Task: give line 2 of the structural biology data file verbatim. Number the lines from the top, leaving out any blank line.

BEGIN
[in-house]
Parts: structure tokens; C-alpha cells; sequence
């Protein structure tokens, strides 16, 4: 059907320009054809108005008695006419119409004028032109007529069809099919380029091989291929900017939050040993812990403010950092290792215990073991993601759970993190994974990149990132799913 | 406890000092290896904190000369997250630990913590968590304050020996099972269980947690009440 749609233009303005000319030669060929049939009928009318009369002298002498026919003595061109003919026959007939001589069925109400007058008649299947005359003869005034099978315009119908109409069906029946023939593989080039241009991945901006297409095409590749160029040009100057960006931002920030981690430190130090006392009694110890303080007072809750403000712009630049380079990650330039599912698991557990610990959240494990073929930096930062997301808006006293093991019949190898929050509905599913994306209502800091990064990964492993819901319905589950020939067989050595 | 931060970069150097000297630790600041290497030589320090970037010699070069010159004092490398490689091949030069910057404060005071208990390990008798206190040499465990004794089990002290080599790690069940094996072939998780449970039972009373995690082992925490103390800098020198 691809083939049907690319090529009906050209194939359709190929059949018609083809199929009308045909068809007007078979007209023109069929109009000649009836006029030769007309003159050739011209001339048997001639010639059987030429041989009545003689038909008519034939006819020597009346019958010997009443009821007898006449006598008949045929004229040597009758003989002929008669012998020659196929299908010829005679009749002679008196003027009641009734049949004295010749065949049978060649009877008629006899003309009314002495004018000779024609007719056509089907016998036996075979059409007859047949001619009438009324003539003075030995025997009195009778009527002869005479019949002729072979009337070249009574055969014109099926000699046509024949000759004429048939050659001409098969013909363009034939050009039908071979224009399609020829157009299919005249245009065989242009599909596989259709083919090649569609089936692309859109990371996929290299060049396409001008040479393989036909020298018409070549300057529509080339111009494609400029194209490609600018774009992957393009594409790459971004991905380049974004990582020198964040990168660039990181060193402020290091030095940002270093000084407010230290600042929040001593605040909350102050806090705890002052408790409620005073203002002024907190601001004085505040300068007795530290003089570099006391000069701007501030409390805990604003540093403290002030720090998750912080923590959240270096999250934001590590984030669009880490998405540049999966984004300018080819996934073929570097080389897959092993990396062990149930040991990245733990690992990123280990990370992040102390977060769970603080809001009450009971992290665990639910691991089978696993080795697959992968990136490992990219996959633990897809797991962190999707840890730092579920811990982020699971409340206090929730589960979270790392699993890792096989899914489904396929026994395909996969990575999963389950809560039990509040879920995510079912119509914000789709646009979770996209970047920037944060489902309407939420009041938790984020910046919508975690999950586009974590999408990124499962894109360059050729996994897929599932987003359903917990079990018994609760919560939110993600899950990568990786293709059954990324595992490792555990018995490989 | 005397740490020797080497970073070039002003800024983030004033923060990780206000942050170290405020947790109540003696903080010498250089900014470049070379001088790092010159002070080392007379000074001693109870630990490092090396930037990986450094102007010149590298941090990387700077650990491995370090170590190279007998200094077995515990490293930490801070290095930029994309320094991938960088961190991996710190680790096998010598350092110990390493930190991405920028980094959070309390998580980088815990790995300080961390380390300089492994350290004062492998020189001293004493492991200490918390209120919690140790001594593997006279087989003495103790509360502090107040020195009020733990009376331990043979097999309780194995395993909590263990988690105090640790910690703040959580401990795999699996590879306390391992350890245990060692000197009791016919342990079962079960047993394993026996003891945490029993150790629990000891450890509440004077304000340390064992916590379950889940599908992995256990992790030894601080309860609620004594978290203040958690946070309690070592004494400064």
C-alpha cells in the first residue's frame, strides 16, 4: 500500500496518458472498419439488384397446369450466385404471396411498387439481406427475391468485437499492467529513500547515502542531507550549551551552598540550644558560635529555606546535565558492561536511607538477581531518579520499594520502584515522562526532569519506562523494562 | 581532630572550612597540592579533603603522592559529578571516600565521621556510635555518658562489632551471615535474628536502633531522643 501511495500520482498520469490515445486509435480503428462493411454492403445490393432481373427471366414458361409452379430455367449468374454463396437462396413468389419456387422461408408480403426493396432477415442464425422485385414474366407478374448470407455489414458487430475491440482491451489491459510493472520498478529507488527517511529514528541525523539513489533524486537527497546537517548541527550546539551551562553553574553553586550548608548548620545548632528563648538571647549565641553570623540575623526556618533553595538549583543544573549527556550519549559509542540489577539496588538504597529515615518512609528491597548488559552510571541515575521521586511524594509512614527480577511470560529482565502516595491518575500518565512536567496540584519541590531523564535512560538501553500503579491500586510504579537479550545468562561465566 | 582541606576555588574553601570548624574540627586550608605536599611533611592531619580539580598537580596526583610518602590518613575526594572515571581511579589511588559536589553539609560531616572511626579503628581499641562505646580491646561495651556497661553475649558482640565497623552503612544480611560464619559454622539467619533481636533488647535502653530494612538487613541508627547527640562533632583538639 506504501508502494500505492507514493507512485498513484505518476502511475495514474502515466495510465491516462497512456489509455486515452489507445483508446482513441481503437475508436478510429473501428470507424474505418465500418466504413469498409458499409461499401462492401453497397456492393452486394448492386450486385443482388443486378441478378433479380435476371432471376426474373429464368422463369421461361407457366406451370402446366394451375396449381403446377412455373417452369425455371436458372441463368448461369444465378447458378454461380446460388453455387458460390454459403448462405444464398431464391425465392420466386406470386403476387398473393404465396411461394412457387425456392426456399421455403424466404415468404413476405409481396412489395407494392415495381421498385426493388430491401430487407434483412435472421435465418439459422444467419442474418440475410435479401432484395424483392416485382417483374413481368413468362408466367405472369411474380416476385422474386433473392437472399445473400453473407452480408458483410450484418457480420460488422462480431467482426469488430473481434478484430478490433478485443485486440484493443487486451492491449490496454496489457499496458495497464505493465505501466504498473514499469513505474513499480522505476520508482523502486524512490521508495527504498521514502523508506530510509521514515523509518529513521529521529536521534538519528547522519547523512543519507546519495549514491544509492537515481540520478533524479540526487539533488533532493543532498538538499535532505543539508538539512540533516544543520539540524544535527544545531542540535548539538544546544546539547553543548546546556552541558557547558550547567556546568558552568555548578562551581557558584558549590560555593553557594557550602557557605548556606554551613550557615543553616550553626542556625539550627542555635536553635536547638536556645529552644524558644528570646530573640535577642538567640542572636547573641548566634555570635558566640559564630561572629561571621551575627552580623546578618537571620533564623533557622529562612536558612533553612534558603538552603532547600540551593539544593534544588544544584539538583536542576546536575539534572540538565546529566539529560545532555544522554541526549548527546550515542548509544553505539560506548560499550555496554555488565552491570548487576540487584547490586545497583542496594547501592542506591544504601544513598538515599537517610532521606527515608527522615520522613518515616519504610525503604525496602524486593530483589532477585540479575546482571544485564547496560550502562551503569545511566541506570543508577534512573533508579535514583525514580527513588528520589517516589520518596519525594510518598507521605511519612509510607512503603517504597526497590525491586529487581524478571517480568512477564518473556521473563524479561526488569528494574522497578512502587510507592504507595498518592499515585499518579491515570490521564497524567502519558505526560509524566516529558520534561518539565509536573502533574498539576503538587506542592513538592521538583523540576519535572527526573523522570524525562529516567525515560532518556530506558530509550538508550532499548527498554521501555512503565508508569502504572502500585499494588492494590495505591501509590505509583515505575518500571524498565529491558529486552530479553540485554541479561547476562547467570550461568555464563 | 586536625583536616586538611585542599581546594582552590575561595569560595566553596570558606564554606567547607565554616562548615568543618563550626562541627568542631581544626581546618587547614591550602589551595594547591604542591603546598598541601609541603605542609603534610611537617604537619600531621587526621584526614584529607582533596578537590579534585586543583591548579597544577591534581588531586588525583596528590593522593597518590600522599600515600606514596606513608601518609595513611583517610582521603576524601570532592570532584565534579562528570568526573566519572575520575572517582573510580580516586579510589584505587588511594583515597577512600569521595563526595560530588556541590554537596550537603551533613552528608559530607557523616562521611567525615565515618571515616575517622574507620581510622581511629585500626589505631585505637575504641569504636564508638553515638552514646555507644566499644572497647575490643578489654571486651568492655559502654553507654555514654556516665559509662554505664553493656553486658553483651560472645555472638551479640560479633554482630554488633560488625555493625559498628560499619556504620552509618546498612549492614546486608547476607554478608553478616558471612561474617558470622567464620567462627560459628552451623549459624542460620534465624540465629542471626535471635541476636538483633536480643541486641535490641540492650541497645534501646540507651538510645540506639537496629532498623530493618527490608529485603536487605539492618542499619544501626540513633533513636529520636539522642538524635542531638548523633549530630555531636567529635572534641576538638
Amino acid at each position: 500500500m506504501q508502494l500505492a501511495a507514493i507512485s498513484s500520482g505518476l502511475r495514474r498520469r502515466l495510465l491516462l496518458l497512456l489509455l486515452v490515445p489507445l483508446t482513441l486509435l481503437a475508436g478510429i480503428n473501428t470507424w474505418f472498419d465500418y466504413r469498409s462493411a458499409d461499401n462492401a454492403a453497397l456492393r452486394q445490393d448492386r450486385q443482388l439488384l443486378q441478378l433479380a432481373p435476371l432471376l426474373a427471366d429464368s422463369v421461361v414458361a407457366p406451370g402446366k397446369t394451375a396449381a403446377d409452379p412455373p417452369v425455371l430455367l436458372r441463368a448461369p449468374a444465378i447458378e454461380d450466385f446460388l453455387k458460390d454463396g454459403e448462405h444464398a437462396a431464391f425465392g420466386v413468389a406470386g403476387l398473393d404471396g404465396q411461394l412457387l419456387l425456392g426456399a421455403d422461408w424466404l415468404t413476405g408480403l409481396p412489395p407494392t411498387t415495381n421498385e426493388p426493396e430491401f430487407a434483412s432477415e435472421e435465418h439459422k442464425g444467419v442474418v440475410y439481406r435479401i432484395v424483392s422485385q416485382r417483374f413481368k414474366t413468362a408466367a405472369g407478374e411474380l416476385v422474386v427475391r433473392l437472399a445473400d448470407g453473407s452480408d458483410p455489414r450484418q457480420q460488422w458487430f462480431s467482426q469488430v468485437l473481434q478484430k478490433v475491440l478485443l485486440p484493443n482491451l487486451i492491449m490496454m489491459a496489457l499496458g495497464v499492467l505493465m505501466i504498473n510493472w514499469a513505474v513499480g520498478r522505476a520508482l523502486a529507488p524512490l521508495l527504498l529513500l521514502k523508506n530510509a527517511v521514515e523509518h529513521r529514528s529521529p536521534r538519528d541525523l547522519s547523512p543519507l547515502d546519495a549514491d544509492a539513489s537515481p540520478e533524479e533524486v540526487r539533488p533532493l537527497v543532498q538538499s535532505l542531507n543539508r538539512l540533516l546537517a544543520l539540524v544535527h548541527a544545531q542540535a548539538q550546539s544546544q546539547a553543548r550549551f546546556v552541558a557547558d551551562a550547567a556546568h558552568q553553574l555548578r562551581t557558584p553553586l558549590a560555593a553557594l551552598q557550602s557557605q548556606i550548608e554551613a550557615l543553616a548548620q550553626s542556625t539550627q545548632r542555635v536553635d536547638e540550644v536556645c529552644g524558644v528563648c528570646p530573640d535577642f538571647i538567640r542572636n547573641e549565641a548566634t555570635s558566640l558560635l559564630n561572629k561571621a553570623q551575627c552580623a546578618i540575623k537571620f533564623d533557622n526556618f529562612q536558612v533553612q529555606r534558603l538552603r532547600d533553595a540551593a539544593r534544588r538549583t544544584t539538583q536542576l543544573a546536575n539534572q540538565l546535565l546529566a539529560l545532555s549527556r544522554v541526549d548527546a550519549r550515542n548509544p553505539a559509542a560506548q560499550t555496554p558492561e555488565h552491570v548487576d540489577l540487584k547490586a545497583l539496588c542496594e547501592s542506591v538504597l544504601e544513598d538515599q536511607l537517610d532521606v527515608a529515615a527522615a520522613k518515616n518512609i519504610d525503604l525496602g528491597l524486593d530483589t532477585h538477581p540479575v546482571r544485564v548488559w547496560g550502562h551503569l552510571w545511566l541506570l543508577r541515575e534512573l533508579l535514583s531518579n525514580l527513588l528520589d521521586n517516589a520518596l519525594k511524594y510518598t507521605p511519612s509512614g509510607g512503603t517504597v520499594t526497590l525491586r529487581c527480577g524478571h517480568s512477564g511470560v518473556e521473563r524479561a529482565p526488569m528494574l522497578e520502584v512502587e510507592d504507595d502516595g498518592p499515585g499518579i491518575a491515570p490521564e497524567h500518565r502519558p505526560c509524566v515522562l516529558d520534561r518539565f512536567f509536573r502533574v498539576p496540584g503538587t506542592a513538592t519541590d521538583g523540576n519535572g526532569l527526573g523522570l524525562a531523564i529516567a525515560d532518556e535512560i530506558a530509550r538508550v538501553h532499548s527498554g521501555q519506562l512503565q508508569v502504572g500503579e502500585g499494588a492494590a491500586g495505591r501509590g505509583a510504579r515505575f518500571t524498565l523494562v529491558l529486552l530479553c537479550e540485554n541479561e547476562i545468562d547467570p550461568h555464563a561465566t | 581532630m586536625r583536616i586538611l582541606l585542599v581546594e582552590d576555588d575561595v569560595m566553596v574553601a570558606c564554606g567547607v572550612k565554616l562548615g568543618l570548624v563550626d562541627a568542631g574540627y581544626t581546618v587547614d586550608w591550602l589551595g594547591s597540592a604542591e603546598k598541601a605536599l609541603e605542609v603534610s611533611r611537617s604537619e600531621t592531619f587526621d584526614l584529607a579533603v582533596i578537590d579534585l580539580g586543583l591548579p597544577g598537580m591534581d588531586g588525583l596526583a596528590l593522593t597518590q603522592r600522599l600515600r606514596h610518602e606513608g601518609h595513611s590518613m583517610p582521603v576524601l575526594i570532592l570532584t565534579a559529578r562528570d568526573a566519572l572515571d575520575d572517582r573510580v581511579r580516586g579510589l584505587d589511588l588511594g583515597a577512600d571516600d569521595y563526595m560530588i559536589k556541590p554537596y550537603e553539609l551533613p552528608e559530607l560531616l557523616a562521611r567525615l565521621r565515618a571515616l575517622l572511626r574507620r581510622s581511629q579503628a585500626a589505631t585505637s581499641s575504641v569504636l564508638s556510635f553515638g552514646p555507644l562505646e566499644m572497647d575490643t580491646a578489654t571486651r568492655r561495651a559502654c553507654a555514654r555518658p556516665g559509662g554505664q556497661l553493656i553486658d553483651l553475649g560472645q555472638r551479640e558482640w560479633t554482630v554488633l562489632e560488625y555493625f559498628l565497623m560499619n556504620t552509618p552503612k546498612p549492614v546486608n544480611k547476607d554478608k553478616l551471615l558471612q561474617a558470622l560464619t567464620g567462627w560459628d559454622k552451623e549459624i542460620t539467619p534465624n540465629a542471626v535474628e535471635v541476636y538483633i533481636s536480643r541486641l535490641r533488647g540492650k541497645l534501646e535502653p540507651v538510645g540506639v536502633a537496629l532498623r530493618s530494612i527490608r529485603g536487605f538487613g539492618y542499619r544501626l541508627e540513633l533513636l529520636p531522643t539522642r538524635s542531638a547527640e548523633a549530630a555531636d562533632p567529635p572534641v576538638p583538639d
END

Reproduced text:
Parts: structure tokens; C-alpha cells; sequence